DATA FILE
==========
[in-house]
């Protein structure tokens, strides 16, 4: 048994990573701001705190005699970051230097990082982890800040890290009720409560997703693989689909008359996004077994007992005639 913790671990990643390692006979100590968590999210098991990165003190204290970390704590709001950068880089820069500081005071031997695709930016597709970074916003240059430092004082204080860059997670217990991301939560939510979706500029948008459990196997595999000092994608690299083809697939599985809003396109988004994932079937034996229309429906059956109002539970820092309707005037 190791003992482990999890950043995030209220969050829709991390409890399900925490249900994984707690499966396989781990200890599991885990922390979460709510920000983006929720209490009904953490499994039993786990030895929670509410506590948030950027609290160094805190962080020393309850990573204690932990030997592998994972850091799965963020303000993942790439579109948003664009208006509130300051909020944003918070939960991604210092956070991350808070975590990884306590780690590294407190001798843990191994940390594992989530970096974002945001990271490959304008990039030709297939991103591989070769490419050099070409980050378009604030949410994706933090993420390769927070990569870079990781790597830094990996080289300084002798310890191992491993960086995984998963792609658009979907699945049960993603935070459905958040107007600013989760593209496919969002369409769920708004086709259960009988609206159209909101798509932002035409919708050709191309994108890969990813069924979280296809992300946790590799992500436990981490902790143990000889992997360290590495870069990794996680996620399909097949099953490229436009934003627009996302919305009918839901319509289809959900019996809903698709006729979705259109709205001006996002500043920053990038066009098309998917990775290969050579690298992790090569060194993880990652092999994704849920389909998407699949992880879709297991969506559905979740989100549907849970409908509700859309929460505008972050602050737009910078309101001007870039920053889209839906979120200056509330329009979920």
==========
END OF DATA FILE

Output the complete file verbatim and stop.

[in-house]
């Protein structure tokens, strides 16, 4: 048994990573701001705190005699970051230097990082982890800040890290009720409560997703693989689909008359996004077994007992005639 913790671990990643390692006979100590968590999210098991990165003190204290970390704590709001950068880089820069500081005071031997695709930016597709970074916003240059430092004082204080860059997670217990991301939560939510979706500029948008459990196997595999000092994608690299083809697939599985809003396109988004994932079937034996229309429906059956109002539970820092309707005037 190791003992482990999890950043995030209220969050829709991390409890399900925490249900994984707690499966396989781990200890599991885990922390979460709510920000983006929720209490009904953490499994039993786990030895929670509410506590948030950027609290160094805190962080020393309850990573204690932990030997592998994972850091799965963020303000993942790439579109948003664009208006509130300051909020944003918070939960991604210092956070991350808070975590990884306590780690590294407190001798843990191994940390594992989530970096974002945001990271490959304008990039030709297939991103591989070769490419050099070409980050378009604030949410994706933090993420390769927070990569870079990781790597830094990996080289300084002798310890191992491993960086995984998963792609658009979907699945049960993603935070459905958040107007600013989760593209496919969002369409769920708004086709259960009988609206159209909101798509932002035409919708050709191309994108890969990813069924979280296809992300946790590799992500436990981490902790143990000889992997360290590495870069990794996680996620399909097949099953490229436009934003627009996302919305009918839901319509289809959900019996809903698709006729979705259109709205001006996002500043920053990038066009098309998917990775290969050579690298992790090569060194993880990652092999994704849920389909998407699949992880879709297991969506559905979740989100549907849970409908509700859309929460505008972050602050737009910078309101001007870039920053889209839906979120200056509330329009979920």